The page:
Privacy confronting freedom of expression
Two recent judgements reflect on the interplay between Article 8 (of the European Convention on Human Rights) rights to privacy: ‘A right to respect for private and family life…’ and Article 10: 'Everyone has the right to freedom of expression...including the right to hold opinions and to receive and impart information and ideas without interference... '
The first concerned the application of a journalist who wished to screen an interview with a mother within a BBC Panorama programme. It seemed likely that the mother would be critical of the local authority. The intention was to name her and make no alterations to her voice or face. The mother wished to discuss dealings she had had with the local county council; to 'tell her story' in public. There was an obvious risk that if the mother was known by those who watched the programme, then her children would in turn also be identified by those living in the neighbourhood. In this way, her children’s Art. 8 interests in their privacy could be compromised by their mother exercising her Art.10 freedom of expression.
The Herefordshire County Council Children's Services Department had sustained very serious criticism in a series of judgements 2018-2021, and the journalist argued that against this background there was a very strong public interest in a documentary revealing the longstanding problems at HCC. Case law was adduced, supporting the notion that in such cases there is a right of the mother to tell her own story. The court set out the following principles: Firstly, that neither Article takes precedence over the other, but that courts must undertake an 'intense focus' on how the competing rights apply. Secondly, that the child's interests are very important but not determinative, and can be outweighed by the accumulation of other factors. Thirdly, that it is not inevitable that publicity would have an adverse effect on children...and that children have their own privacy rights independent of their parents. Fourthly, the court must give weight to a party's right to 'tell their own story'.
Having heard the evidence, the judge allowed the mother to be named and interviewed on camera, not least because there was strong public interest in HCC's standards of social care. It was also recognised that the interview of a named identifiable person carried more journalistic weight than reporting mere generalities of concern. Nevertheless, the court was careful to point out that although it accepted mother's right to tell her own story, that did not mean that the judge '...accepted the accuracy of what she wants to say, let alone all her criticisms of the HCC. As in so many of such cases, she may have a one-sided view of events and may have failed, and continue to fail, to appreciate legitimate concerns of HCC about the safety of her children. However, that does not remove or even lessen her right to say what she wants in a public forum'.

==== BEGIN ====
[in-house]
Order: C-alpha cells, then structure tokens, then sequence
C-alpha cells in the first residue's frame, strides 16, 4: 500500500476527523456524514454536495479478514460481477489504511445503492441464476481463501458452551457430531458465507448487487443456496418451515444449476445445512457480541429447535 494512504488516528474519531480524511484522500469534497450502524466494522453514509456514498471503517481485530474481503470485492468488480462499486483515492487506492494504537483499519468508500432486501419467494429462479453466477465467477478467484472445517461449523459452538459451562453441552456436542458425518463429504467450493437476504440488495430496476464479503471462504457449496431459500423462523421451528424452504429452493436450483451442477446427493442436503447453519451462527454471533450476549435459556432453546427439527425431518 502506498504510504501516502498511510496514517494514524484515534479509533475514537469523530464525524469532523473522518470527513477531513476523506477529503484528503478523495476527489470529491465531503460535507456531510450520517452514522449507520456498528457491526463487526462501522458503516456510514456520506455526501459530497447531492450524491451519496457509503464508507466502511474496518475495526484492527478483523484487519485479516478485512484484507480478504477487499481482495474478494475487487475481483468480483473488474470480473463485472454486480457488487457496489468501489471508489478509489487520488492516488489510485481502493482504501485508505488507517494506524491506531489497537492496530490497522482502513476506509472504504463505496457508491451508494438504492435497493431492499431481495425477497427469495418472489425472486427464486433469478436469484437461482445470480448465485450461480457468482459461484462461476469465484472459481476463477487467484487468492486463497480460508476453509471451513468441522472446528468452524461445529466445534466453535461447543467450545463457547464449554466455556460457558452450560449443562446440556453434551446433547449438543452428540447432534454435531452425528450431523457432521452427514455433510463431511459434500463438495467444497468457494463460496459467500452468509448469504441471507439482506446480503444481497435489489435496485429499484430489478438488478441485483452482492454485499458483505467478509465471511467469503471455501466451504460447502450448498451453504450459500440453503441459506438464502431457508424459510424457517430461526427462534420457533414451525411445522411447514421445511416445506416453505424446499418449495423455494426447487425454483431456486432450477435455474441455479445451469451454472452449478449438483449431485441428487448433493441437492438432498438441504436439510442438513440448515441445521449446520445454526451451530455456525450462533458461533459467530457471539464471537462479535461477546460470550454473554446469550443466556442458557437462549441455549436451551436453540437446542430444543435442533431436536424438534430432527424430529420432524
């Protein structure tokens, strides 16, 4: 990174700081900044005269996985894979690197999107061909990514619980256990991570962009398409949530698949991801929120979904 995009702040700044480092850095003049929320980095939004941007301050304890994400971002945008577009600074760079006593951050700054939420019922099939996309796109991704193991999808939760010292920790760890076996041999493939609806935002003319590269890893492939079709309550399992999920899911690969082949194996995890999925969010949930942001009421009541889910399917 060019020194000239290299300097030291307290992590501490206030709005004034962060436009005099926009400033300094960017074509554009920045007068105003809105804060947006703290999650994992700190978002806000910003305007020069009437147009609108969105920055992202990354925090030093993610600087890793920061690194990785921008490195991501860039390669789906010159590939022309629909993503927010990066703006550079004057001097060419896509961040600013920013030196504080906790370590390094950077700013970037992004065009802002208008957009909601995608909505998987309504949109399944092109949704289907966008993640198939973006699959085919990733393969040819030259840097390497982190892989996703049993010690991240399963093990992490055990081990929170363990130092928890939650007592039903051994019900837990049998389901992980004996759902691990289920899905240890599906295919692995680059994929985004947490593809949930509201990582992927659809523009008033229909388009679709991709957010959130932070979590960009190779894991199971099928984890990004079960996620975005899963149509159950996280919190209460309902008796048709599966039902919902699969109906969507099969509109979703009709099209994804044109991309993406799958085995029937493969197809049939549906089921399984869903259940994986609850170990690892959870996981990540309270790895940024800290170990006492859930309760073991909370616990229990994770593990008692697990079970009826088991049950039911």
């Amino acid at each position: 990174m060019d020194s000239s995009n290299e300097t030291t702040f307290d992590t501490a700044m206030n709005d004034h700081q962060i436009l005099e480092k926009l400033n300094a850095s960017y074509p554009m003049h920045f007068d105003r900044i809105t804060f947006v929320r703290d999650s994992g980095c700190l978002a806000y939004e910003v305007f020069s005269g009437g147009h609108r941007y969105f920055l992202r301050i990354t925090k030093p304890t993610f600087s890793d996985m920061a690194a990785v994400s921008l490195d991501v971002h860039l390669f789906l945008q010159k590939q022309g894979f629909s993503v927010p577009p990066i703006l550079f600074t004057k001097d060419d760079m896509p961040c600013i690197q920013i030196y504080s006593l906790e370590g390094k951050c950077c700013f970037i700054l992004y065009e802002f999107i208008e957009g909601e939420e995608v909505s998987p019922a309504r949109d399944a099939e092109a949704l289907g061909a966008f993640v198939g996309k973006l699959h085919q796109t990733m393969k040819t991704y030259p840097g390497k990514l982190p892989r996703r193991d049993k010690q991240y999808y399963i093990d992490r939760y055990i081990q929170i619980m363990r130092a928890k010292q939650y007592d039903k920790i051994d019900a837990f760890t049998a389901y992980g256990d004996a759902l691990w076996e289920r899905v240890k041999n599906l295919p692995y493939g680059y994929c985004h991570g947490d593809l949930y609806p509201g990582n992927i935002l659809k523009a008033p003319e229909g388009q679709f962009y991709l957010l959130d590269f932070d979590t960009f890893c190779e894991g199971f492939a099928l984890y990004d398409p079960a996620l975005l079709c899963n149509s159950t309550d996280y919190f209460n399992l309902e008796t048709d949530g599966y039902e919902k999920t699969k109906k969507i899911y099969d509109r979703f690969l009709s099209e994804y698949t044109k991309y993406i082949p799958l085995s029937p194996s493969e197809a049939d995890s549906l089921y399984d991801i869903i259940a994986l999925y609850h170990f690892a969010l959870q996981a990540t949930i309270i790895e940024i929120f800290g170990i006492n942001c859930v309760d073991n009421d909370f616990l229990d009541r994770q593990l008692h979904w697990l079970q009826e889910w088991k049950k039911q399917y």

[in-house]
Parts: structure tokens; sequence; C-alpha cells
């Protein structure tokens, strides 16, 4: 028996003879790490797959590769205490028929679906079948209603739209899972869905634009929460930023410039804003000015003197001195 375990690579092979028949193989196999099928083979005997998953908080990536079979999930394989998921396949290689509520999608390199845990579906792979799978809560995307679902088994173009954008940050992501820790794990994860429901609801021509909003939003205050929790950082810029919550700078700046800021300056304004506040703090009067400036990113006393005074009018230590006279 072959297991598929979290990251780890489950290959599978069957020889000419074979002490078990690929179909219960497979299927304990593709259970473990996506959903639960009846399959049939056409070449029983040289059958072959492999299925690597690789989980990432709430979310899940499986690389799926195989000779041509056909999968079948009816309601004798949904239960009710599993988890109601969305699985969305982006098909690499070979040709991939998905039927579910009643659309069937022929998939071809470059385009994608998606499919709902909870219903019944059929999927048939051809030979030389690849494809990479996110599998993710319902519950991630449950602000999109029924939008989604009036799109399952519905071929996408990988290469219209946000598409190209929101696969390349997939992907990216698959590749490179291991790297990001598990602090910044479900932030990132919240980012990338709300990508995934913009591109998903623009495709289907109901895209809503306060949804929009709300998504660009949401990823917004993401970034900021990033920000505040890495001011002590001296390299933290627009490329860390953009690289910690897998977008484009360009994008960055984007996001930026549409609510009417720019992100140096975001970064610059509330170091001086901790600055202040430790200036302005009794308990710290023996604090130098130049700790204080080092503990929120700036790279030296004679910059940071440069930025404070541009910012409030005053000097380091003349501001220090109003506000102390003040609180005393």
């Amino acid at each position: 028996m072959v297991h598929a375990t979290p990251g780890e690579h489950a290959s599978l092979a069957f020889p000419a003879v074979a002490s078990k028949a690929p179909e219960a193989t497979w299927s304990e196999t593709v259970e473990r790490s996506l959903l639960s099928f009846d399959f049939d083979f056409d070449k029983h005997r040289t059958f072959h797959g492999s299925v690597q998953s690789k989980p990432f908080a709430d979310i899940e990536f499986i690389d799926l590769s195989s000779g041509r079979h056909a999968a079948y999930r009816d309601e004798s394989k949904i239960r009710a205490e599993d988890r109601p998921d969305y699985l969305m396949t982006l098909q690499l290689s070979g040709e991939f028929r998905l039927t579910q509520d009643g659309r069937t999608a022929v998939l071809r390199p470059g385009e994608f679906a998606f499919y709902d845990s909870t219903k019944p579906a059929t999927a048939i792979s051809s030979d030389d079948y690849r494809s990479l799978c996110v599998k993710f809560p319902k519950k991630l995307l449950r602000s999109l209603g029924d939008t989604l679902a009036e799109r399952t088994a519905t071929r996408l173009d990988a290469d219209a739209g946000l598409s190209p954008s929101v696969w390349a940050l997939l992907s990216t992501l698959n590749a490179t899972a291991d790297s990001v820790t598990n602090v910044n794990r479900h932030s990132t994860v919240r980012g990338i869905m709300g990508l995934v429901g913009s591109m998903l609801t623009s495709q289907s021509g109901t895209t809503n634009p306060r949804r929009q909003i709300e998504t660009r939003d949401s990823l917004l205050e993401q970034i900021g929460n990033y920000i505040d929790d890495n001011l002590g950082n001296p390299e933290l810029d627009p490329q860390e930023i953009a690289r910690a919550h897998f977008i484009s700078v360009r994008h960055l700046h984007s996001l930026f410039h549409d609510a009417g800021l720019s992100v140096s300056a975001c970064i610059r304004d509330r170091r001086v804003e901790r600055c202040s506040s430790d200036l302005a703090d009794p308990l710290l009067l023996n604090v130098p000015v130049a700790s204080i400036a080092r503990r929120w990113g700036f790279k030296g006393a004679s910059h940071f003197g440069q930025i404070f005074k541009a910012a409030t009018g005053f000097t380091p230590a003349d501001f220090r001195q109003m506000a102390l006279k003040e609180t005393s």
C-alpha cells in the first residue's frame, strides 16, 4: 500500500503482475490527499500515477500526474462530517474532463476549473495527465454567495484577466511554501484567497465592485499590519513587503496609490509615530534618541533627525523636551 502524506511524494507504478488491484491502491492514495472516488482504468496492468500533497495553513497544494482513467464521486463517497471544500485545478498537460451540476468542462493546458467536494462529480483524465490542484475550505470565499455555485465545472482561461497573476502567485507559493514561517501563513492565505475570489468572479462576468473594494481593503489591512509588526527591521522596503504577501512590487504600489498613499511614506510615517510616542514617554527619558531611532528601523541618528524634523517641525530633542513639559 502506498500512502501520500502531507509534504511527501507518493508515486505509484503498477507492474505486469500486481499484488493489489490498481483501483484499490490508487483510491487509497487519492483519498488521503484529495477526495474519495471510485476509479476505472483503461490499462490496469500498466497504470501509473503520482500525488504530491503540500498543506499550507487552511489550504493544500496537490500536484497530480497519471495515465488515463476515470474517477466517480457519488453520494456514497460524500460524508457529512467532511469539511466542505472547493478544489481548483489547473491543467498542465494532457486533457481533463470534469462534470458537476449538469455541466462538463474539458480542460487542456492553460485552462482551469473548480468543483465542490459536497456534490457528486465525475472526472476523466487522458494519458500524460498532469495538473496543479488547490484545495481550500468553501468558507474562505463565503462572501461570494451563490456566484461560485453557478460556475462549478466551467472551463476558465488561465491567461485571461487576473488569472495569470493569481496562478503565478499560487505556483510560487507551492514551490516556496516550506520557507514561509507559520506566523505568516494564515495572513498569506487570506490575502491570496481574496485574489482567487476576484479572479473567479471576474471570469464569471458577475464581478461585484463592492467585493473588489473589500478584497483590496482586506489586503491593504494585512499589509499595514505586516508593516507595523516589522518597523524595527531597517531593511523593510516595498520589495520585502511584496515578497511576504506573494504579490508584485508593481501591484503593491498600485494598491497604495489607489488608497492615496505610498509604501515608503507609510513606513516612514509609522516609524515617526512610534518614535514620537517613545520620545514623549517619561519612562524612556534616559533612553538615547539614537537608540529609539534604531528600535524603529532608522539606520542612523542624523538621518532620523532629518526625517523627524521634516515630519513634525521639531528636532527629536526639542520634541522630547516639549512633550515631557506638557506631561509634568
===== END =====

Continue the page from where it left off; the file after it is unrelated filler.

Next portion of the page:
Finally, the judge considered whether the journalist should be ordered to anonymise the professionals involved in the case and concluded that such a judicial power must be exercised with care. As public employees dealing with the public in ways that have enormous implications for the lives of others, social workers necessarily carry some public accountability. In this case, where no vilification or harassment had been threatened, the court found that there was no justification for anonymity sufficient to justify interference with mothers Article 10 rights.
Coincidentally, 20 days later, the same Judge heard the entirely separate case of a man, JM, who acted in many cases as a sperm donor through private arrangements. He advertised his services on a social media page for lesbian women who were seeking to fall pregnant. In a written agreement with the women to whom he was providing this service, JM recorded that he had Fragile X syndrome, but provided no explanation of what that meant. This heritable autosomal dominant disease causes a range of developmental problems, including learning difficulties and cognitive impairment. Neither of the women in court who commented on JM’s Fragile X disclosure understood the significance of his diagnosis to children they might conceive using his sperm. He told the court he had fathered 15 children.
The court was asked, amongst other matters, to permit reporting of the man's name. The court undertook a balancing exercise between Arts. 8 &10. The judge considered JM’s '...fundamental irresponsibility' in acting as a sperm donor; JM knew that his diagnosis prevented him from acting through a donor clinic, and why. The court noted that the public interest in naming parents can be sufficiently great to overcome the risk of identifying their children...notwithstanding the compromise of their child’s Art. 8 rights to privacy. The judge indicated that despite his diagnosis and severe criticism of his behaviour, JM had continued to offer his donor services on social media. So, there was a public interest in him being named; James MacDougall, in the hope women will hear this story, look him up on the internet, see the judgement, and avoid dealing with him.
These rather practical examples demonstrate how an intense focus on competing human rights can resolve the dilemmas they pose.
Mr Robert Wheeler
Department of clinical law